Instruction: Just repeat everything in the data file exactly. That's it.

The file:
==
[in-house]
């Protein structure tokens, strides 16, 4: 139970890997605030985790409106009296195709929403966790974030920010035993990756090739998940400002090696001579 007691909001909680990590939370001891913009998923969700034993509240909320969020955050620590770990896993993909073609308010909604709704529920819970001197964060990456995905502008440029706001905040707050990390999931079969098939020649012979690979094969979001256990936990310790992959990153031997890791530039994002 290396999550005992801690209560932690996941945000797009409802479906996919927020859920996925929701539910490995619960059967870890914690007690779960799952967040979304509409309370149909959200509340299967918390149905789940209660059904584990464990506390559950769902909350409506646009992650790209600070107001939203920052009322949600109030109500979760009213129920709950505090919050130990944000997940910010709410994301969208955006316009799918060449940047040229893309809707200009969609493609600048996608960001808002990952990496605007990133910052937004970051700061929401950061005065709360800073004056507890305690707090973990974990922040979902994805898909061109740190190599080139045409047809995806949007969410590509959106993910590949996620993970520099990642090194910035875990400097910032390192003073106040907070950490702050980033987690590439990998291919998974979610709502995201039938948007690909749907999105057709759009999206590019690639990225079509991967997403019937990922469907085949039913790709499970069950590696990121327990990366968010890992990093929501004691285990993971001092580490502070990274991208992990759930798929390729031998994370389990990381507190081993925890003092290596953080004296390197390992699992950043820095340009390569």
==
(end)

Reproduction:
[in-house]
């Protein structure tokens, strides 16, 4: 139970890997605030985790409106009296195709929403966790974030920010035993990756090739998940400002090696001579 007691909001909680990590939370001891913009998923969700034993509240909320969020955050620590770990896993993909073609308010909604709704529920819970001197964060990456995905502008440029706001905040707050990390999931079969098939020649012979690979094969979001256990936990310790992959990153031997890791530039994002 290396999550005992801690209560932690996941945000797009409802479906996919927020859920996925929701539910490995619960059967870890914690007690779960799952967040979304509409309370149909959200509340299967918390149905789940209660059904584990464990506390559950769902909350409506646009992650790209600070107001939203920052009322949600109030109500979760009213129920709950505090919050130990944000997940910010709410994301969208955006316009799918060449940047040229893309809707200009969609493609600048996608960001808002990952990496605007990133910052937004970051700061929401950061005065709360800073004056507890305690707090973990974990922040979902994805898909061109740190190599080139045409047809995806949007969410590509959106993910590949996620993970520099990642090194910035875990400097910032390192003073106040907070950490702050980033987690590439990998291919998974979610709502995201039938948007690909749907999105057709759009999206590019690639990225079509991967997403019937990922469907085949039913790709499970069950590696990121327990990366968010890992990093929501004691285990993971001092580490502070990274991208992990759930798929390729031998994370389990990381507190081993925890003092290596953080004296390197390992699992950043820095340009390569």